With Confidential Mode, users can set an expiration date to all emails, similar to a Snapchat message, and they can also revoke access to a confidential email at any time. The recipient can’t copy, forward, print, or download an email that’s marked as confidential, although there’s no preventing them from taking screenshots.

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Facebook must be Broken Up and Face Strict Privacy Controls, Coalition Urges FTC

A coalition of organizations is planning to ask the Federal Trade Commission to break up Facebook in order to restore control to its 2 billion users and prevent further abuses of privacy.

Freedom from Facebook, which has decried the tech giant’s mishandling of user data during the Cambridge Analytica scandal, says that Mark Zuckerberg’s company is likely in violation of a 2011 consent decree it signed with the FTC.

The FTC is currently examining whether the tech behemoth did, in fact, violate the 2011 consent decree. If the commission finds that it did, Facebook could be facing fines in the trillions of dollars that would likely bankrupt the company.

Details may be found at https://fxn.ws/2Mnx8TC.

The Cajun Navy Deploys Modern Technology to Assist a Louisiana Family

I have written before about the Zello app and its use by the Cajun Navy. You can see my earlier article, The Zello App Can Help Save Lives During Major Storms and Has Many Others Uses Also, at http://bit.ly/2Ej5vlB. Now Todd Terrell, Admiral of the United Cajun Navy and head of the non-profit organization bearing the same name, was recently called to action when a 32-year-old woman from his hometown of Baton Rouge disappeared in Lake Pontchartrain off the coast of New Orleans.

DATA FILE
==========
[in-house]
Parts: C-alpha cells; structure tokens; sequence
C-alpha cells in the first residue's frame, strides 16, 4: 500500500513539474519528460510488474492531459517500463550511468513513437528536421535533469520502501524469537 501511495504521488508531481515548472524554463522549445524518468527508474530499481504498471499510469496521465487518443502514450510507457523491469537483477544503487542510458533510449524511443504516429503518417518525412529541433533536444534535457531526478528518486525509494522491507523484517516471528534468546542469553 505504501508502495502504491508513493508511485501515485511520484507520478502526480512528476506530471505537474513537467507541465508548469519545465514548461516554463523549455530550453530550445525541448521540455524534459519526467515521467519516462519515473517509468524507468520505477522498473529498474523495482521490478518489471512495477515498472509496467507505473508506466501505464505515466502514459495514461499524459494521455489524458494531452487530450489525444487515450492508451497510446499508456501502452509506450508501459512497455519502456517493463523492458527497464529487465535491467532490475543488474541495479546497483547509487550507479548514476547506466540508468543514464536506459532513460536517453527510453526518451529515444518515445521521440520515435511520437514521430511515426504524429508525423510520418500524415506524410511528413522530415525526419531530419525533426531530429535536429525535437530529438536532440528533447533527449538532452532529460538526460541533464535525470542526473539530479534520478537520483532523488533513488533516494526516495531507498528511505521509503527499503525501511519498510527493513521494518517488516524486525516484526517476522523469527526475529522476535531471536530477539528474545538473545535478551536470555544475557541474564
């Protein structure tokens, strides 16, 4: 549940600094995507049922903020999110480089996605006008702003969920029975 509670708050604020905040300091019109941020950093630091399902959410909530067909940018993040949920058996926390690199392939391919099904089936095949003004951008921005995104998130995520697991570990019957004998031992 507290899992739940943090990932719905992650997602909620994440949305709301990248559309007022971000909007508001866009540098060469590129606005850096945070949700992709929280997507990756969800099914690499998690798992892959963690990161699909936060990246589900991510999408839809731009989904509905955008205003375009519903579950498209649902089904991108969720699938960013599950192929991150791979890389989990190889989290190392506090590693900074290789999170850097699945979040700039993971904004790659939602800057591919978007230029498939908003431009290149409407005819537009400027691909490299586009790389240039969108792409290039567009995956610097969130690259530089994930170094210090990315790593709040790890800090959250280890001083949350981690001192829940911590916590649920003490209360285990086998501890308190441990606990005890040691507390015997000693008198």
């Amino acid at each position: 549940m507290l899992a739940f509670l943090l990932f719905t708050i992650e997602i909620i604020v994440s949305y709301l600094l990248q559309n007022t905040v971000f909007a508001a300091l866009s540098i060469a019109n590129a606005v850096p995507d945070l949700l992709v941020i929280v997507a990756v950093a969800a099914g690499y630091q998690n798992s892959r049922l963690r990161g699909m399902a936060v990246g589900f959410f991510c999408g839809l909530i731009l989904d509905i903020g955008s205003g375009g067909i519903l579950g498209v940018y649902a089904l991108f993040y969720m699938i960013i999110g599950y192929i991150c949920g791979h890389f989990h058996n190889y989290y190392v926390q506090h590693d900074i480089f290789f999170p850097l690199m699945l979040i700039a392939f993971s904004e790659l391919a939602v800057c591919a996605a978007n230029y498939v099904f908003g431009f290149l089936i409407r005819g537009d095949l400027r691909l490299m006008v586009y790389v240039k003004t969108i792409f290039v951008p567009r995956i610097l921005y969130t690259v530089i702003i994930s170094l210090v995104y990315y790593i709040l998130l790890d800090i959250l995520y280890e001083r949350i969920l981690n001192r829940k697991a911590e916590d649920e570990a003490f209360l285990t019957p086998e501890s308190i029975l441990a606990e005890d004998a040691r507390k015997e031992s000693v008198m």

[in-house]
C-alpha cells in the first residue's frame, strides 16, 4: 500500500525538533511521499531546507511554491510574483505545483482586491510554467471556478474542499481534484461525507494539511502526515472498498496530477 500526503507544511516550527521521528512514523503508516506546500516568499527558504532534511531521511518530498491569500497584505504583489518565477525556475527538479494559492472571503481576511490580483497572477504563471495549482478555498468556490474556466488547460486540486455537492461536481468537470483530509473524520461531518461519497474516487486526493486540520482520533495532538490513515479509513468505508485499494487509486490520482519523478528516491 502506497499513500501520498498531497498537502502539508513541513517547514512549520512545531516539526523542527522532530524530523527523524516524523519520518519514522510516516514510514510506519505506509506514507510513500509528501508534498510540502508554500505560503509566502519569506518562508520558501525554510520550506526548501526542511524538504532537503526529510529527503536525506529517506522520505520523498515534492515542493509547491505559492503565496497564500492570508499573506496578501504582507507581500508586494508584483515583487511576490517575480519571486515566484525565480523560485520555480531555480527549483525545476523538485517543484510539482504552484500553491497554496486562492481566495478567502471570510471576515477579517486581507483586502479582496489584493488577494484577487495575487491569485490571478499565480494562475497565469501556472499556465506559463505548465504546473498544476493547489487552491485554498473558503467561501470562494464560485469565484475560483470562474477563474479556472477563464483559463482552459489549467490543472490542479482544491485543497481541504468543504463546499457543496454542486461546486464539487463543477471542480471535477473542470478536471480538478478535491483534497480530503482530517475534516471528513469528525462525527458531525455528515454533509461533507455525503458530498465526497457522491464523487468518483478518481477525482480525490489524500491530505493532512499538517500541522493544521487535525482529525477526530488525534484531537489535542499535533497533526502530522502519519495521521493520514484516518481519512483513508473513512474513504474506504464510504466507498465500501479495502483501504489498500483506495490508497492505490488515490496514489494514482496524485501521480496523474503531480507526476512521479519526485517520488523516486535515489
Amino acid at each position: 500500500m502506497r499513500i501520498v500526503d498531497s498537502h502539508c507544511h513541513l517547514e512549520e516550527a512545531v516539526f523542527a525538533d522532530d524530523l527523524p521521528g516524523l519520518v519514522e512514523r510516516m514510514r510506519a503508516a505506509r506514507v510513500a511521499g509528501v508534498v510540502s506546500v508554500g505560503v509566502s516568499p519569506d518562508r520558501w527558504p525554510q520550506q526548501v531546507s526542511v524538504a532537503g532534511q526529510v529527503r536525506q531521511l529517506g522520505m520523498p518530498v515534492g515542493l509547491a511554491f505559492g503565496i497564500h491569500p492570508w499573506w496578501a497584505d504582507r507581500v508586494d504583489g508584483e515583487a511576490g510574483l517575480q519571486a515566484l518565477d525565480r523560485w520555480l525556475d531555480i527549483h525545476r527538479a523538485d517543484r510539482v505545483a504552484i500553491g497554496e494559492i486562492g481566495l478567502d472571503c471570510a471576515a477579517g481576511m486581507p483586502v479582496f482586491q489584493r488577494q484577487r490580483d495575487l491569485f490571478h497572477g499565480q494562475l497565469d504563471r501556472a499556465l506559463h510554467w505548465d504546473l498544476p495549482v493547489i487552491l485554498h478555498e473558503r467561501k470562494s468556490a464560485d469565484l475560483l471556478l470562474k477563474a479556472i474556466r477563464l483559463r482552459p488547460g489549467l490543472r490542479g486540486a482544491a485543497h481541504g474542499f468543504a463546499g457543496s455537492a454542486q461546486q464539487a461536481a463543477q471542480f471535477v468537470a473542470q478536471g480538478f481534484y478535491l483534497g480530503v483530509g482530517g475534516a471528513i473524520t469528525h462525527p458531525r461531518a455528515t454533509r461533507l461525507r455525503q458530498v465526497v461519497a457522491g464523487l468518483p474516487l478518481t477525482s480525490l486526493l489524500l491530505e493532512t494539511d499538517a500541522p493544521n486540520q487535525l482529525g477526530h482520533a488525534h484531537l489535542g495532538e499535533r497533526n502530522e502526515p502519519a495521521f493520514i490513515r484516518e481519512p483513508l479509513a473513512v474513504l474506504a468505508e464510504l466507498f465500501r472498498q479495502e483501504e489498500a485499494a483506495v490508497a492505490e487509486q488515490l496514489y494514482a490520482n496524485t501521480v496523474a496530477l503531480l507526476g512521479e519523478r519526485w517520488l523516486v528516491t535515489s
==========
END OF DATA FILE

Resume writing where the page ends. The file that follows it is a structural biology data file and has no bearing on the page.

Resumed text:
The story did not have a happy ending but nonetheless proved the worth of the communications app Zello and of non-profit search-and-rescue organizations, such as the Cajun Navy. You might want to read my earlier article at http://bit.ly/2Ej5vlB and then read the latest update at: http://www.digitaljournal.com/pr/3895794.

Tutanota’s Open Source Email App Now Available on F-Droid

TutaNota is a secure email service that focuses on security and privacy. Tutanota’s encrypted open source email app recently became available on F-Droid, making it the go-to secure email service that enables everybody to stop using Google. To date, no other email service has published their Android app on F-Droid, the number one platform for free and open source apps.

NOTE: F-Droid is an installable catalogue of FOSS (Free and Open Source Software) applications for the Android platform. The client makes it easy to browse, install, and keep track of updates on your device. Since the applications are available on F-Droid, not on Google’s Play Store, they are not constrained by Google’s privacy-invasive policies. The main repository, hosted by the project, contains only free libre software apps. In addition, the source code is also available for all the applications available via F-Droid. The result is that anyone can examine the source code to verify there are no viruses or other malware (malevolent software) embedded in the apps.

With the app release on F-Droid, Tutanota now proves that it is possible to build a secure email service that is completely Google-free, giving people a real open source alternative to the data-hungry market leader Gmail. So far, Tutanota’s open source email service is the first Android app to get rid of Google and Google’s tracking mechanisms.

You can learn more in TutaNota’s blog at https://tutanota.com/blog/posts/open-source-email.